For me, a huge consideration is to deliver a warrantable product. For all t hat you mentioned, I stay away from the prepainted Hardie. I never put any up for >>exactly<< the reasons you state. Shingles are colored by batch, and one manufacturing run doesn't match another exactly. Wallpaper, the sa me. Batch runs of tile, paneling, brick, and on and on don't match one ano ther. So how could batches of Hardie? Since it is expensive, you only ord er what you need, and if you need to go back for more, your prefinished pie ces don't match.
Hardie flip/flopped on caulking joints on the prefinished product since the ir own caulk didn't match, so when the launched the product we were to caul k; several years later, no caulking on the prefinished stuff as per their i nstruction. So what gives? Same product, one is painted, one is not. Worse ,the ambiguity of their instructions make sure they warn the potential inst aller to be aware of the fact that on long runs there is enough thermal mov ement that the joints SHOULD be caulked.
So what is the message? On houses with long runs, don't use the prefinishe d?
But it gets worse. Since no one reads the instructions, they don't flash E ACH butt joint as required. Every one should be flashed. I am the only in staller I have ever seen that does it though, even the largest "certified" installer here locally does not. So if you don't flash the butt joints and don't caulk them, you will get water behind your siding.
Prefinished siding from Hardie doesn't match their own recommendation of fi nish thickness on the siding. Somewhere in their literature they require a minimum protective finish (latex paint) of 1.5mm. They may have changed th at by now. However, a the time I measured the demo product with my microme ter the factory finish was less than half that. The Hardie rep assured me that it was fine since it was applied in perfect factory conditions to thei r specs and under their supervision. Bullshit. Too thin is too thin. The prefinished product is soft, scuffs and damages so easily that simply move ment of the material can cause scuffs, and scratches that require repair. And no paint, regardless of the accuracy of the original quality of color m atch will wear to the same color as a dissimilar product used by the factor y.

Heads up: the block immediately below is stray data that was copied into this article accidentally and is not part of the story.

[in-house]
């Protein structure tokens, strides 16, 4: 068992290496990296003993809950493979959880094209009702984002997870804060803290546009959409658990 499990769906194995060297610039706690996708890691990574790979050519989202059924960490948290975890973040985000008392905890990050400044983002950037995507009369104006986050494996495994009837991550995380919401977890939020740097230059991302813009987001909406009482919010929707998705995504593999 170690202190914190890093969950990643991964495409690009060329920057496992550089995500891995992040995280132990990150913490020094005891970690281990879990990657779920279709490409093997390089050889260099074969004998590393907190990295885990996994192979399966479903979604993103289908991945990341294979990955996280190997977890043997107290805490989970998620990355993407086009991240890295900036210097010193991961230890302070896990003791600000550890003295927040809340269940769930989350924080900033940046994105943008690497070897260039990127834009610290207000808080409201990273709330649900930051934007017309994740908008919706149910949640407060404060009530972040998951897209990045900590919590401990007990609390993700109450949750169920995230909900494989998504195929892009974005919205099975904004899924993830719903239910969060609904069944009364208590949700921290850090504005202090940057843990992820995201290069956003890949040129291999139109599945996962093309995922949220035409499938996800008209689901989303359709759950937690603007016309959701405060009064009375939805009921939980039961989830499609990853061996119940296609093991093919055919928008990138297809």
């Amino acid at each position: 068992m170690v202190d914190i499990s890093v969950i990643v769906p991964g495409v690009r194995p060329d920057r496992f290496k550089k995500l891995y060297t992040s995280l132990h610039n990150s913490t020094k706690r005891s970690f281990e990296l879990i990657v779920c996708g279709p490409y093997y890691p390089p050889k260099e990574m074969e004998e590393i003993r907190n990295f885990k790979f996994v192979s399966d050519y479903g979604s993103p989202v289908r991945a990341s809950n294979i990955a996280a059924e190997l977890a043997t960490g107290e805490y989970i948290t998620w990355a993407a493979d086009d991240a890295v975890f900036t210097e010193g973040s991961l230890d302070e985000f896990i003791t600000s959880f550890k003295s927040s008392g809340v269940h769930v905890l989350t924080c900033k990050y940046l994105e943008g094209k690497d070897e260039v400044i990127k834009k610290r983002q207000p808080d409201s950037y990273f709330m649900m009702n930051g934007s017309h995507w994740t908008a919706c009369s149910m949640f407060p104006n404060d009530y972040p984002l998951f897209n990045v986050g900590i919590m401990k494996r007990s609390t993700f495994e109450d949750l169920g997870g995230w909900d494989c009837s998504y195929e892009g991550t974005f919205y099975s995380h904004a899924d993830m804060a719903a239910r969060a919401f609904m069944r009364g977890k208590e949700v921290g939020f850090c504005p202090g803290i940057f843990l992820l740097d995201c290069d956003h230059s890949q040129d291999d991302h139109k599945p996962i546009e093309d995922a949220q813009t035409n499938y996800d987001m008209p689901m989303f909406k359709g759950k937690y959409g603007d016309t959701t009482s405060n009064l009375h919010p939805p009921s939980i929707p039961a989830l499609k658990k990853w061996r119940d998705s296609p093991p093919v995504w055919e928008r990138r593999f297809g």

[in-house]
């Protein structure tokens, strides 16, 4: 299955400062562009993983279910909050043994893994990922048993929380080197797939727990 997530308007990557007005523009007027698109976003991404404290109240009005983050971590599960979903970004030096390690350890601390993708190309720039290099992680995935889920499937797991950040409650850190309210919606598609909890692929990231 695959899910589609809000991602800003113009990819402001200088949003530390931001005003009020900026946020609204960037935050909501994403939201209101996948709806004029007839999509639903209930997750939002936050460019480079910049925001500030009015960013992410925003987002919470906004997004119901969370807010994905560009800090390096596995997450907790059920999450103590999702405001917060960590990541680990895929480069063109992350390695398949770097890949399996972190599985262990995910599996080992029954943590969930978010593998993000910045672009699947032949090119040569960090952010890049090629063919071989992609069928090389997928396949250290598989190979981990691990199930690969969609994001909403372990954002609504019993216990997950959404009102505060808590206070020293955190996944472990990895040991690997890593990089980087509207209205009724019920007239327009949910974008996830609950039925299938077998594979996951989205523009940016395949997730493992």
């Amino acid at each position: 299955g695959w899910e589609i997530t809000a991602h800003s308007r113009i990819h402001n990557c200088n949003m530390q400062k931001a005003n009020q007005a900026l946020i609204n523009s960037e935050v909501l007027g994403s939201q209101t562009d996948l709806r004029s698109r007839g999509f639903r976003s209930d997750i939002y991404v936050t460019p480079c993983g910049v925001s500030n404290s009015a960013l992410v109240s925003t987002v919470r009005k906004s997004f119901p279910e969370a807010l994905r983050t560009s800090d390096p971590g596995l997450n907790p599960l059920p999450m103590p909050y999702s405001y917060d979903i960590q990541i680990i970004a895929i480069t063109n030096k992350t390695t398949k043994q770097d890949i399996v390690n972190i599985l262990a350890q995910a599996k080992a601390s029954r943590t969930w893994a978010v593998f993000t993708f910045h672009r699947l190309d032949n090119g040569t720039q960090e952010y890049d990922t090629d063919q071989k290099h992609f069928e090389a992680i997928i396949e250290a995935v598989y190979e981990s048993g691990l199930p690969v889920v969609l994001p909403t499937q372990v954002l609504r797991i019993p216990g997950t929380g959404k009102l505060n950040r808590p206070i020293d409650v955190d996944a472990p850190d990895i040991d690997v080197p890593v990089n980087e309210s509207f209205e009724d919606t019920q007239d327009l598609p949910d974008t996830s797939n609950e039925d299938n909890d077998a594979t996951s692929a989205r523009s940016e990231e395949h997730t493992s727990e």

That being said, Hardie has its place for me. I have used a lot of it and had great results. As Leon said, primed is the ONLY way to go. Since it i s almost never stored correctly, primer provides a little protection agains t water and humidity absorption. I only buy from one local lumber yard tha t sells a ton of the stuff as it always fresh from the factory.
The pre-primed material holds paint very well, and one of the advantages of the preprimed is that you only need to put on a couple of coats and you ar e done. Properly painted, it looks great for years and years. Many compan ies like Sherwin Williams have modified some of their formulations to accom modate cement board products.
If I didn't have an airless, I would still wouldn't use prefinished. But a s I do with a lot of installs, I would prefinish myself. It is easy enough to lay out Hardie across sawhorses and roll it out. It takes no time at a ll to roll a couple of coats and they are are ready for use later in the da y or at least by the next day. I can put a helper on a 6 inch roller with a five of paint and he is a busy boy, but a helper can now pre-finish your siding on the ground. Scuffs and touch ups will match as you are using the exact finish you applied, and your nailer/installer can do his own touch u p before moving a ladder if it is more convenient.
Just thought I would put all that out there in case someone is thinking of Hardie or any other kind of cement board installation. It lasts well when p ut up correctly, but you must follow the instructions perfectly.